Point Nepean is also famous as the place where one of Australian’s Prime Ministers disappeared. In December 1967, Harold Holt went swimming at Cheviot Beach. The sea was not wild today, but quite enough to suggest what it might be like in poorer weather. And the weather had been indeed inclement leading up to the day PM Holt ventured into the southern ocean. Today only a memorial gives any indication that this was the beach, along with a small interpretative panel, which explains that the Coroners Court finally pronounced him dead only early this century. Up until then conspiracy theories abounded and no doubt there are still some who think he was abducted by aliens. His body was never found.
We were able to drive within about three kilometres of the point, and set off on foot with our lunch in the backpack. We stayed to the paths and road attending to the signs that warned against straying into any fenced off areas. There could well be unexploded bombs about, according to the warnings. Perhaps that is why we did not see any fauna; they were not literate?
Much of the land now included in the National Park belonged once to the military; in fact from the 1880s right through to 1945, this was a very important defence area. Remains of the forts which were finally stripped of their armoury and other paraphernalia in the 1960s are now open to the public and are an excellent spot to enjoy the spectacular views over the sea, the bay and the entrance. It is a beautiful spot and the weather stayed with us; a lovely warm sunny afternoon ensued, and we were delighted by the place. We sat in a gun emplacement out of the sun to eat our lunch, and heard footsteps and whistling of soldiers, courtesy of hidden sound systems. As we explored the tunnels, the activity of the ghosts was all around us, but never visible. I imagine they are turned off along with the lights at 6 pm.
We returned to the landcruiser after more than two hours, and headed back south east over beautiful farmland which extends right down to the southern coastline, driving up and down through steep gullies, on to Flinders. We parked high above the beach from where we could see the small bay tucked inside the Western Port, the large body of water to the east of Mornington Peninsula, not as large as Port Philip Bay, but equally as impressive on the map. From here we could see across to Phillip Island and make out densely populated settlements thereon, probably Cowes.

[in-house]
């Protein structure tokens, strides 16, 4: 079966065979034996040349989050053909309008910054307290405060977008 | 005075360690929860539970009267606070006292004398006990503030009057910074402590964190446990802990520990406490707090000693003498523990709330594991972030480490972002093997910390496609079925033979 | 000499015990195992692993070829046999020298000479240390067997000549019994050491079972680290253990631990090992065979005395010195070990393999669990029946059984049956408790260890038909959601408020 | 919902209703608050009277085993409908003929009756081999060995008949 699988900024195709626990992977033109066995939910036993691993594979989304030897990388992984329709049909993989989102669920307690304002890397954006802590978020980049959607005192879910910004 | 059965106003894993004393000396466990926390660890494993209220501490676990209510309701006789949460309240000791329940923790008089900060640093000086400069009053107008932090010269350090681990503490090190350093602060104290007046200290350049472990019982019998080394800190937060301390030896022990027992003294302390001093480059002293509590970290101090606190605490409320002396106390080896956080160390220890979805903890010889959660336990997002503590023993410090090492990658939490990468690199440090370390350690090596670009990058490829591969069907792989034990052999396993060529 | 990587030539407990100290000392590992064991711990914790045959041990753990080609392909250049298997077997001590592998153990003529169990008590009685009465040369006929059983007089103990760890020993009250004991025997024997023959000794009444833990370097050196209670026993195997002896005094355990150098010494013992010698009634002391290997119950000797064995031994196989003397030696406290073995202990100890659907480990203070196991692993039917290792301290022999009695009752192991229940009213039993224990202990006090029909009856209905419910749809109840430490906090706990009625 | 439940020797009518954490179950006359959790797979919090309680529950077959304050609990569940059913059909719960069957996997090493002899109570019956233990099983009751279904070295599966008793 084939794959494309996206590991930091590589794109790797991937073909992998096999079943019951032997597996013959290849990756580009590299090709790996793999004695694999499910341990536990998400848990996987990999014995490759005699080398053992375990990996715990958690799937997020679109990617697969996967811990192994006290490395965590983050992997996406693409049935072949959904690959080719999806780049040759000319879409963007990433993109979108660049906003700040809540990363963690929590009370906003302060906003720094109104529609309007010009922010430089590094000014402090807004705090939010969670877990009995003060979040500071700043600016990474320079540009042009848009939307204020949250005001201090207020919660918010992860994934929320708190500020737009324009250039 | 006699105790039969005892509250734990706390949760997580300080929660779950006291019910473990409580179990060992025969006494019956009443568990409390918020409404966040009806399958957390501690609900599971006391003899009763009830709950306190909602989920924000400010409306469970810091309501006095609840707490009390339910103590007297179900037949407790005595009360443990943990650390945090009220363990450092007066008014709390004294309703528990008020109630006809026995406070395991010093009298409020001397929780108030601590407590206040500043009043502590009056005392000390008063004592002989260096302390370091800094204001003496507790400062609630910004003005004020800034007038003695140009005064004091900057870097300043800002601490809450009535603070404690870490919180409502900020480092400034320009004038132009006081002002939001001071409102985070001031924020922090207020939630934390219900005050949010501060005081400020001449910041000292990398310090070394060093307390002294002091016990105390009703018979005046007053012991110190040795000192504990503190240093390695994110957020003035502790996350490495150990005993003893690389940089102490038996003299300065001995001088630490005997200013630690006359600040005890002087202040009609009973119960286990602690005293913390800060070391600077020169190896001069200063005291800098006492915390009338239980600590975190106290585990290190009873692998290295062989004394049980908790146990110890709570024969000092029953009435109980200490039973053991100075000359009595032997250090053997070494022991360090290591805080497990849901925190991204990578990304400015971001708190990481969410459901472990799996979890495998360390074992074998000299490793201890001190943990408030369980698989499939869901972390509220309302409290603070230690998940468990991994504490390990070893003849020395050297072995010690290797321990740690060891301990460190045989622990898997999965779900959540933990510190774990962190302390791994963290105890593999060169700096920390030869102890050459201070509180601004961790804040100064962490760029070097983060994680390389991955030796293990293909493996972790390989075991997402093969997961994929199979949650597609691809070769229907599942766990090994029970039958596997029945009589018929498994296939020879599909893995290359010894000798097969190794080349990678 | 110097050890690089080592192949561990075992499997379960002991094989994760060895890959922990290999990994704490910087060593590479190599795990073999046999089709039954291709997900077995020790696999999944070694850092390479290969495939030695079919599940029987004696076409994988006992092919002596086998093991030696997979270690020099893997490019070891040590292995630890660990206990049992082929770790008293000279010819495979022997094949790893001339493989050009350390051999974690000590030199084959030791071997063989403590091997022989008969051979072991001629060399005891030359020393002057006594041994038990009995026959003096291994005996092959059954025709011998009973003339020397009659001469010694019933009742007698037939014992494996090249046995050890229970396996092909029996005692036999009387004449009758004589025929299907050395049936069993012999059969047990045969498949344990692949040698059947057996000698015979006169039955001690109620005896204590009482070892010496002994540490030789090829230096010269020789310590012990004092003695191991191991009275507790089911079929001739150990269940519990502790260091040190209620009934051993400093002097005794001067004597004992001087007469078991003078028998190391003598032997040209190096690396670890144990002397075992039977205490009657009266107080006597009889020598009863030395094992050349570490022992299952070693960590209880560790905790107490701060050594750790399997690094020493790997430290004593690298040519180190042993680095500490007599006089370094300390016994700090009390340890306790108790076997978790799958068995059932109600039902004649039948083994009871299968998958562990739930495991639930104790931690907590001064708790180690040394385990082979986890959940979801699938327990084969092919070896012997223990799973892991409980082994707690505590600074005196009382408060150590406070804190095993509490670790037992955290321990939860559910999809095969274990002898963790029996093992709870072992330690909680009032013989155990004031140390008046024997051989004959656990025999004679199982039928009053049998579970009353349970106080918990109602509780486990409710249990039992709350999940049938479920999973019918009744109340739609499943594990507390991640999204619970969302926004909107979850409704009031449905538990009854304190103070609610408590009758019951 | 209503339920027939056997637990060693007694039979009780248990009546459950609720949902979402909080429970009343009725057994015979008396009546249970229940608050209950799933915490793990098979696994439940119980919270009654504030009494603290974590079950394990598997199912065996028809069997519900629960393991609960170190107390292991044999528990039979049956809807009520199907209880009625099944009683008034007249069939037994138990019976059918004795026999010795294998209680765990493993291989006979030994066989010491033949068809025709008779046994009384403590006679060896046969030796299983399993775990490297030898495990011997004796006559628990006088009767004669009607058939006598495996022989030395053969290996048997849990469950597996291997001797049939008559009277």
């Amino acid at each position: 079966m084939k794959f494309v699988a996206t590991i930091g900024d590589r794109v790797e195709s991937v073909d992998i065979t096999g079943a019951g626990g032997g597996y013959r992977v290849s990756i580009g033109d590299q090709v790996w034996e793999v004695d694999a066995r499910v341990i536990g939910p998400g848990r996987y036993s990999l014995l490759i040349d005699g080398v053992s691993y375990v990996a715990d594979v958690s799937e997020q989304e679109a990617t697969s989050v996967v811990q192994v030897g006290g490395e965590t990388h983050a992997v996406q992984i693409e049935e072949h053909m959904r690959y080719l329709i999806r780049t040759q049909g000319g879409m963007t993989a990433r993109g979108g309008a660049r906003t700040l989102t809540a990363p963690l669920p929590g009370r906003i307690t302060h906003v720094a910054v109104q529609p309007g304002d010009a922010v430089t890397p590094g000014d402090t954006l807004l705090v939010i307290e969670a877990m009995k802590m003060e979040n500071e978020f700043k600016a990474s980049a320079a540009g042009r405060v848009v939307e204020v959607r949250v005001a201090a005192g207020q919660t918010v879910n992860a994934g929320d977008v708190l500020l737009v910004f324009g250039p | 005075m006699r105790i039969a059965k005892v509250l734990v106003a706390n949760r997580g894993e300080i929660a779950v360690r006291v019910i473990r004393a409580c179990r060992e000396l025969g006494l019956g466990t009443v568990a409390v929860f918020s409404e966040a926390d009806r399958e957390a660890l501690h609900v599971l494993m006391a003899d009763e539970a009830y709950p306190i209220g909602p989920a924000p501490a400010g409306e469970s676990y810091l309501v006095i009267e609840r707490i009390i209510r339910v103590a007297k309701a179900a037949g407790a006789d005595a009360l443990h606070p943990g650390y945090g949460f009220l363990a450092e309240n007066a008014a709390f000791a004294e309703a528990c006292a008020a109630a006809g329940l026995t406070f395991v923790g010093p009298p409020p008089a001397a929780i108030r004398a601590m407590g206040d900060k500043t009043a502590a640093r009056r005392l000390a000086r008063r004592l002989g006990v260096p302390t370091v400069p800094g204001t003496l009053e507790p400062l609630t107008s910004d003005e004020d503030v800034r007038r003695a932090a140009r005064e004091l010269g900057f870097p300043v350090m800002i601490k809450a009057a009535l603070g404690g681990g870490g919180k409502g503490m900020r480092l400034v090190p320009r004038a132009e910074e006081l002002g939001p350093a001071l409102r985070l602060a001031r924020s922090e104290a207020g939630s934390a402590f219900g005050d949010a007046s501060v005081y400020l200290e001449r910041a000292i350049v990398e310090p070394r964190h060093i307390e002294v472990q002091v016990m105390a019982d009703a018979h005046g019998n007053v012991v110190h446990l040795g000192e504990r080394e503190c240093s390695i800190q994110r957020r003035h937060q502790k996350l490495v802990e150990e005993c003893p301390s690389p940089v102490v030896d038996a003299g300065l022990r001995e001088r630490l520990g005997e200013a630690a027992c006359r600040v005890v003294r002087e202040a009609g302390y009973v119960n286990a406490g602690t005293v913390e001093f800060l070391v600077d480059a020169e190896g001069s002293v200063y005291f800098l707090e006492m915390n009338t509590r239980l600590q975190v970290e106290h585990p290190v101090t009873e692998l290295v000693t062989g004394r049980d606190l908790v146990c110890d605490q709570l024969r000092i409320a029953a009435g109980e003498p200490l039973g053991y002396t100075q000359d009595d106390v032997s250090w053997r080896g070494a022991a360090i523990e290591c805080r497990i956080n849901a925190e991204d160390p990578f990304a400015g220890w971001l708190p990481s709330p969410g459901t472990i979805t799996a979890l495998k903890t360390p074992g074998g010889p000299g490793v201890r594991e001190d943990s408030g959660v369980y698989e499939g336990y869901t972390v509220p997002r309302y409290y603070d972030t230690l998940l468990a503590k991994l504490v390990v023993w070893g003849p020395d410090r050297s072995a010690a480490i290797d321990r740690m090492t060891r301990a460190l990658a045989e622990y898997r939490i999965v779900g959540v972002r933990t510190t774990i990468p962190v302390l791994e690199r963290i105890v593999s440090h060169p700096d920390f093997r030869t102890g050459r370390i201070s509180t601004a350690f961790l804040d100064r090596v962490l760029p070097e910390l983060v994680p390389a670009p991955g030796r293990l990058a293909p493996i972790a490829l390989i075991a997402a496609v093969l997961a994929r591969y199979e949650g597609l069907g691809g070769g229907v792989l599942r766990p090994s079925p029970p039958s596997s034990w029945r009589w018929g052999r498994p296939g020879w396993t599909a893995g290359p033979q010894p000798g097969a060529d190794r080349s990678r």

From here we continued further north to Hastings, bought ice-creams at the Scottish Restaurant and wandered along the pier. We spent some time chatting with a fisherman who imparted his views on New Zealand’s MAF inspectors (formed from watching New Zealand television documentaries), reckless drag netting of the Western Port and the more recent regeneration of fish stocks, Jews and air travel. He was looking forward to “some beers” over the weekend and of course any fish he might catch on either or both of his lines. We finally escaped, wishing him a good life, and set off back across the peninsula to Mornington and our camp.
We had discovered yesterday that the Mornington Horse Races were on today, and just for a moment we considered attending; I am glad we chose to explore this lovely part of Victoria instead.